ILNews

Ohio law firm acquires Indianapolis firm

Scott Olson
March 17, 2010
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One of Indianapolis' oldest law practices has been absorbed by a Cleveland law firm.

Dann Pecar Newman & Kleiman became part of Benesch Friedlander Coplan & Aronoff March 1, and changed its name to Benesch/Dann Pecar.

The firm's new moniker will be used locally for a transitional period of up to 18 months before Dann Pecar ultimately is dropped altogether in favor of the Benesch name, said Jeff Abrams, Dann Pecar's former managing partner. Abrams is now a member of Benesch's executive committee, taking the title of partner-in-charge of the Indianapolis office.

Founded in 1911, Dann Pecar has 29 lawyers and is Indianapolis' 17th-largest law firm, according to statistics from the Indianapolis Business Journal, sister publication to Indiana Lawyer. Benesch was founded in 1938 and has 145 attorneys, 110 of whom are in Cleveland. It also has locations in Columbus, Ohio; Wilmington, Del.; White Plains, N.Y.; and Shanghai, China.

That range proved attractive to Dann Pecar, whose smaller size made it difficult to provide some legal services, Abrams said.

"We've had opportunities to obtain new clients and expand our work, but we didn't have the skill set," he said. "[Benesch has] a great amount of resources that we don't have."

Chief among them are Benesch's health care and intellectual property practices, neither of which are among Dann Pecar's strengths, Abrams said. Dann Pecar's real estate work, however, was attractive to Benesch.

Dann Pecar leaders had been searching for a merger partner for a few years and had discussions with a handful of other firms before coming to terms with Benesch.

Two of the four firms Dann Pecar negotiated with are based in Indianapolis, said Abrams, who declined to name them.

"For whatever reasons, the others didn't work," he said. "But this one definitely became more and more inviting."

Abrams acknowledged the past few years have been "a little challenging," but he maintained the firm is profitable.

Benesch's acquisition of Dann Pecar allows it to continue its growth plans, said Ira Kaplan, Benesch managing partner.

"Our strategic plan calls for growth in core practices, and Benesch and Dann Pecar match up very well in that regard," he said. "It also is important to us to expand our Midwest presence, which provides us with broader reach and depth to better serve our clients."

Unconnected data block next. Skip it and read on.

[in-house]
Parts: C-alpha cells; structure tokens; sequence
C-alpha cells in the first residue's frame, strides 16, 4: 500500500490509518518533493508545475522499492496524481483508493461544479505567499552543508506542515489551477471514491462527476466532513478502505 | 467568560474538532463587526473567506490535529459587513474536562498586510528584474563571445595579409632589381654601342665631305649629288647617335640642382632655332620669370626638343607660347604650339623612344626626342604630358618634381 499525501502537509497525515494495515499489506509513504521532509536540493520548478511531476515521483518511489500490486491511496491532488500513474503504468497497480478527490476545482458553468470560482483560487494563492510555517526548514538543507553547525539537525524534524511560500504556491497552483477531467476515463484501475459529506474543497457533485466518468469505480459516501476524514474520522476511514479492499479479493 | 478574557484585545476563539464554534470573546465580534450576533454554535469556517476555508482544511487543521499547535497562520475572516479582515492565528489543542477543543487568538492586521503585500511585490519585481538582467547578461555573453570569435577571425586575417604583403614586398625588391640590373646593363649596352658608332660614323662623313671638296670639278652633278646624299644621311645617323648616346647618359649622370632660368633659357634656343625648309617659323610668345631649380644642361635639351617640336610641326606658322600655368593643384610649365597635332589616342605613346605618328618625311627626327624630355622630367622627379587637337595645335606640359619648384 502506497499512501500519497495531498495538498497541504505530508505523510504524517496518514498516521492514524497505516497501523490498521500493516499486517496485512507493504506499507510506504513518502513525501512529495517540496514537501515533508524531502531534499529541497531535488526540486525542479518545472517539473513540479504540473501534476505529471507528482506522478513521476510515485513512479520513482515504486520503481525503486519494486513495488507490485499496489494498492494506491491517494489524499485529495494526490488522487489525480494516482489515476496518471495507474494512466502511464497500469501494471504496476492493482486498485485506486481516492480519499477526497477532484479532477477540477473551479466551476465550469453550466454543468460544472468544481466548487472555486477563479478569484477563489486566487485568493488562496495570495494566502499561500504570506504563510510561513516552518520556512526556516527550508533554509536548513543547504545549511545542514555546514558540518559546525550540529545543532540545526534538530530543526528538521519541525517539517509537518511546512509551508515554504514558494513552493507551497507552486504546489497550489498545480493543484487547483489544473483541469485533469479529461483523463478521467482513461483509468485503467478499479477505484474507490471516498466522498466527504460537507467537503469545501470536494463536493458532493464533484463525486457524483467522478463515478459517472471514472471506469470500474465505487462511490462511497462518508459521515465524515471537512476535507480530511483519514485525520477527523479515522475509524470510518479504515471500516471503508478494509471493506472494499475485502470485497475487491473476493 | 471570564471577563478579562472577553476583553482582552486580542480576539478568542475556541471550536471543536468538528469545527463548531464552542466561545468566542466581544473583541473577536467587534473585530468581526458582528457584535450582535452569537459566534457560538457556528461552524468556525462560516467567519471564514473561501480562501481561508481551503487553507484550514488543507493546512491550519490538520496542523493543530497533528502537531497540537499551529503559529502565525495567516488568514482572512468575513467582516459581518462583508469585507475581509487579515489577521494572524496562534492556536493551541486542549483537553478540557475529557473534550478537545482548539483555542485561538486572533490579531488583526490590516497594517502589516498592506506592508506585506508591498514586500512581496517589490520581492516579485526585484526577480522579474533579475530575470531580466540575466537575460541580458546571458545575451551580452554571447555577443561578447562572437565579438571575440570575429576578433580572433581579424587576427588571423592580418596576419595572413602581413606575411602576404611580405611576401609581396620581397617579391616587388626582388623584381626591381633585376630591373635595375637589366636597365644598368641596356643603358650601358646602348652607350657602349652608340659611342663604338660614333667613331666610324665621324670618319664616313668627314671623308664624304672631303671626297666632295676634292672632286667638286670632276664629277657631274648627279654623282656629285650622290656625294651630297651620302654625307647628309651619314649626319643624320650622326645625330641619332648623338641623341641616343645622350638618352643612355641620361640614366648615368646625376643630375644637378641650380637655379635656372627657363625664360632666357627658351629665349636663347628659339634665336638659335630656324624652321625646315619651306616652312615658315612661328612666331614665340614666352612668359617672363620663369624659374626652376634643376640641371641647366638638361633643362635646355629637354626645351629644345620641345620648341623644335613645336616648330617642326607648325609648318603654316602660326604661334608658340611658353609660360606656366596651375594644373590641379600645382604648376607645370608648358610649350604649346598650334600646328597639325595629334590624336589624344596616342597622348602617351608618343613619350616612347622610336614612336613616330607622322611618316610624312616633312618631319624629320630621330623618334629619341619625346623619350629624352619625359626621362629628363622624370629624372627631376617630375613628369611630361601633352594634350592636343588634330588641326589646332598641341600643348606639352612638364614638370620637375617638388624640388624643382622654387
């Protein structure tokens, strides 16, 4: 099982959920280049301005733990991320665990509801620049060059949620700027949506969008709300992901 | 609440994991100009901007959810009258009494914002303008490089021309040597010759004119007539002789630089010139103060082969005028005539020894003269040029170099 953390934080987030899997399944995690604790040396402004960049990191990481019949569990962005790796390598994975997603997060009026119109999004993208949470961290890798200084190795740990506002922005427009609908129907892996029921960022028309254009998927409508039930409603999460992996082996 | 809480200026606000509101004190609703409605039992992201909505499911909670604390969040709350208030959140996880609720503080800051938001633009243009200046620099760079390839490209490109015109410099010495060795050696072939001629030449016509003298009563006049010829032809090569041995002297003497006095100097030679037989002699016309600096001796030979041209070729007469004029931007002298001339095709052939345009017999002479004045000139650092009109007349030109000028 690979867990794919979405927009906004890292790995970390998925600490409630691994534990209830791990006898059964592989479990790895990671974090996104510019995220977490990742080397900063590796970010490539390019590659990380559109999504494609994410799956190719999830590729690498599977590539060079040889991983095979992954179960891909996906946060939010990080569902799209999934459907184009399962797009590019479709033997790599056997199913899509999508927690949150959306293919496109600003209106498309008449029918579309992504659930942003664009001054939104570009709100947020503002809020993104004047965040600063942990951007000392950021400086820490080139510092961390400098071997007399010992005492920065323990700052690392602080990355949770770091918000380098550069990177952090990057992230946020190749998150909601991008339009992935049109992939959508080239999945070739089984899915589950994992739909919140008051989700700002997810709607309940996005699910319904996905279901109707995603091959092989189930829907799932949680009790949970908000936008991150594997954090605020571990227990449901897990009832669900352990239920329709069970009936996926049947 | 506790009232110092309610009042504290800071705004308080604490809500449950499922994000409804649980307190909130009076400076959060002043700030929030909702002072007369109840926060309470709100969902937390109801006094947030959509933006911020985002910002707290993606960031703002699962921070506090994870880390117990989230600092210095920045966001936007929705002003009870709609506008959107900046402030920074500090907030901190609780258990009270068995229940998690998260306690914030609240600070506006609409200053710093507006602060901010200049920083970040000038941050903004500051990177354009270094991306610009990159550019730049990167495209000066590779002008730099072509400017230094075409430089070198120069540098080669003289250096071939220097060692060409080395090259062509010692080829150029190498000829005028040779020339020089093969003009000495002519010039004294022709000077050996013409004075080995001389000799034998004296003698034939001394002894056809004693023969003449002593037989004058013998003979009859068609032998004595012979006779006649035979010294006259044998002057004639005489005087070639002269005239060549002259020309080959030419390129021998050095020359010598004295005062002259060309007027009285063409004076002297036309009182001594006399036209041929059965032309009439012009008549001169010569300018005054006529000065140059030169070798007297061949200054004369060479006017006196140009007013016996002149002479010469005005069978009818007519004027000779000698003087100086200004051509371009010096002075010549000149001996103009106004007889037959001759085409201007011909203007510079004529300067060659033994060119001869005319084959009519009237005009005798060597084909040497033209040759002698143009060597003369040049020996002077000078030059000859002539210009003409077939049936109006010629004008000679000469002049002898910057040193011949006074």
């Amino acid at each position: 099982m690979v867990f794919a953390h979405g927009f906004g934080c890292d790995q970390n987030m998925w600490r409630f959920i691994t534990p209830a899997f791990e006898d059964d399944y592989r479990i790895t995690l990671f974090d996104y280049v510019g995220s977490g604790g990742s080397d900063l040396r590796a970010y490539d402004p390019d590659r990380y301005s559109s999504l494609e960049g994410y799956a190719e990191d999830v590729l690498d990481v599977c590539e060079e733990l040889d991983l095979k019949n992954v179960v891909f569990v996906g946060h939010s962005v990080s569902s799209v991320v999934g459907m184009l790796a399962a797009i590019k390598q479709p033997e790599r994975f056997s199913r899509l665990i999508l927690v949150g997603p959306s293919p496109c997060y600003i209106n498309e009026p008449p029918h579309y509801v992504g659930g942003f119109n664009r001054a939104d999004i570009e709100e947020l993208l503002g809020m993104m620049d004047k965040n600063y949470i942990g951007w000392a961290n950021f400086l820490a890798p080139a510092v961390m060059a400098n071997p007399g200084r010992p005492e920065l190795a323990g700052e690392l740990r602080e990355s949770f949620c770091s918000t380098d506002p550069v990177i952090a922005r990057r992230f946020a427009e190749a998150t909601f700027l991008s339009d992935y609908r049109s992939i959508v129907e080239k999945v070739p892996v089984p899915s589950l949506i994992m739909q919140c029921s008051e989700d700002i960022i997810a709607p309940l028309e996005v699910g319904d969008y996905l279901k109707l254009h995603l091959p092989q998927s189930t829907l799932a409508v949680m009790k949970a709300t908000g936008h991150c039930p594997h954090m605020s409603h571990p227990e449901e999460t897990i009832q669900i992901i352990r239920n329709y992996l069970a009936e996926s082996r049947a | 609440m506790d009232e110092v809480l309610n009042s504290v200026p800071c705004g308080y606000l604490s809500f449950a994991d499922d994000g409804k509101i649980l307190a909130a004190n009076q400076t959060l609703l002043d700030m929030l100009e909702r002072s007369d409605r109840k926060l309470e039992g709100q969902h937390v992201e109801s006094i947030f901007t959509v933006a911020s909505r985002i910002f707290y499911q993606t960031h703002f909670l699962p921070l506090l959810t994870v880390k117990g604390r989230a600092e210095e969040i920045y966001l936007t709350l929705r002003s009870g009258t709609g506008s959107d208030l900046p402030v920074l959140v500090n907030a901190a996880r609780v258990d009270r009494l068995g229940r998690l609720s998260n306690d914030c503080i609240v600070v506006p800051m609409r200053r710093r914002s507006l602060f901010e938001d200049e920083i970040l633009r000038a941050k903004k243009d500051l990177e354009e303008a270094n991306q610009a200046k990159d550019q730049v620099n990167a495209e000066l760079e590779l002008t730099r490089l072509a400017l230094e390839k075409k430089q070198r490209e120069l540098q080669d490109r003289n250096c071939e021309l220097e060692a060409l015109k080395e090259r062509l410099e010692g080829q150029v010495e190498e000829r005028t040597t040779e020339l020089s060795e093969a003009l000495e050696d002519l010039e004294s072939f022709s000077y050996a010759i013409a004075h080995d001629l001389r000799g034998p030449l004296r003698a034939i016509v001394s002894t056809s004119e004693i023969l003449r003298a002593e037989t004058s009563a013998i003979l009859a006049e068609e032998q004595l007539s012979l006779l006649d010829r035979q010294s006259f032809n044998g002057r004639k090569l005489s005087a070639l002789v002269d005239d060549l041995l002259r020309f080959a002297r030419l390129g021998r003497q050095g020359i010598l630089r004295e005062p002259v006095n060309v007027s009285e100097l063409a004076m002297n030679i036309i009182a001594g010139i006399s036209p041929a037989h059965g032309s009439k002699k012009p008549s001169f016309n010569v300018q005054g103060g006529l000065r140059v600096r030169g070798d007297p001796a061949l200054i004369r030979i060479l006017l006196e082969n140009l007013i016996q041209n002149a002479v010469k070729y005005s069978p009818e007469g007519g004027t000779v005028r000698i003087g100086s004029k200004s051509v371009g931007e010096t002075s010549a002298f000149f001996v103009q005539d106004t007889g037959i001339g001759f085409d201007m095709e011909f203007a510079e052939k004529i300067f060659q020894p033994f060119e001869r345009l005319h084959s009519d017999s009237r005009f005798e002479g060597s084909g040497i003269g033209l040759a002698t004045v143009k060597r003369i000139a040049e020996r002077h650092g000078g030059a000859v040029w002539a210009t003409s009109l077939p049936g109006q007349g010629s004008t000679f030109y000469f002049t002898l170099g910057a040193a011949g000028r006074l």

One year short of reaching its 100-year milestone, Dann Pecar becomes the third Indianapolis firm in recent years to be acquired by an out-of-state law firm.

In May 2008, Sommer Barnard became part of Cincinnati-based Taft Stettinius & Hollister. Sommer Barnard was founded in 1969 and had 103 lawyers, making it the seventh-largest in the city, according to IBJ statistics. Taft, whose roots date to 1885, has 200 lawyers in Cincinnati. Its other Ohio offices are in Cleveland, Columbus, and Dayton.

In December 2008, Locke Reynolds, Indianapolis' eighth-largest firm, announced its 79 attorneys would join forces with Cincinnati-based Frost Brown Todd's roster of 370 attorneys spread among nine locations in five states.

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  1. I gave tempparry guardship to a friend of my granddaughter in 2012. I went to prison. I had custody. My daughter went to prison to. We are out. My daughter gave me custody but can get her back. She was not order to give me custody . but now we want granddaughter back from friend. She's 14 now. What rights do we have

  2. This sure is not what most who value good governance consider the Rule of Law to entail: "In a letter dated March 2, which Brizzi forwarded to IBJ, the commission dismissed the grievance “on grounds that there is not reasonable cause to believe that you are guilty of misconduct.”" Yet two month later reasonable cause does exist? (Or is the commission forging ahead, the need for reasonable belief be damned? -- A seeming violation of the Rules of Profession Ethics on the part of the commission) Could the rule of law theory cause one to believe that an explanation is in order? Could it be that Hoosier attorneys live under Imperial Law (which is also a t-word that rhymes with infamy) in which the Platonic guardians can do no wrong and never owe the plebeian class any explanation for their powerful actions. (Might makes it right?) Could this be a case of politics directing the commission, as celebrated IU Mauer Professor (the late) Patrick Baude warned was happening 20 years ago in his controversial (whisteblowing) ethics lecture on a quite similar topic: http://www.repository.law.indiana.edu/cgi/viewcontent.cgi?article=1498&context=ilj

  3. I have a case presently pending cert review before the SCOTUS that reveals just how Indiana regulates the bar. I have been denied licensure for life for holding the wrong views and questioning the grand inquisitors as to their duties as to state and federal constitutional due process. True story: https://www.scribd.com/doc/299040839/2016Petitionforcert-to-SCOTUS Shorter, Amici brief serving to frame issue as misuse of govt licensure: https://www.scribd.com/doc/312841269/Thomas-More-Society-Amicus-Brown-v-Ind-Bd-of-Law-Examiners

  4. Here's an idea...how about we MORE heavily regulate the law schools to reduce the surplus of graduates, driving starting salaries up for those new grads, so that we can all pay our insane amount of student loans off in a reasonable amount of time and then be able to afford to do pro bono & low-fee work? I've got friends in other industries, radiology for example, and their schools accept a very limited number of students so there will never be a glut of new grads and everyone's pay stays high. For example, my radiologist friend's school accepted just six new students per year.

  5. I totally agree with John Smith.

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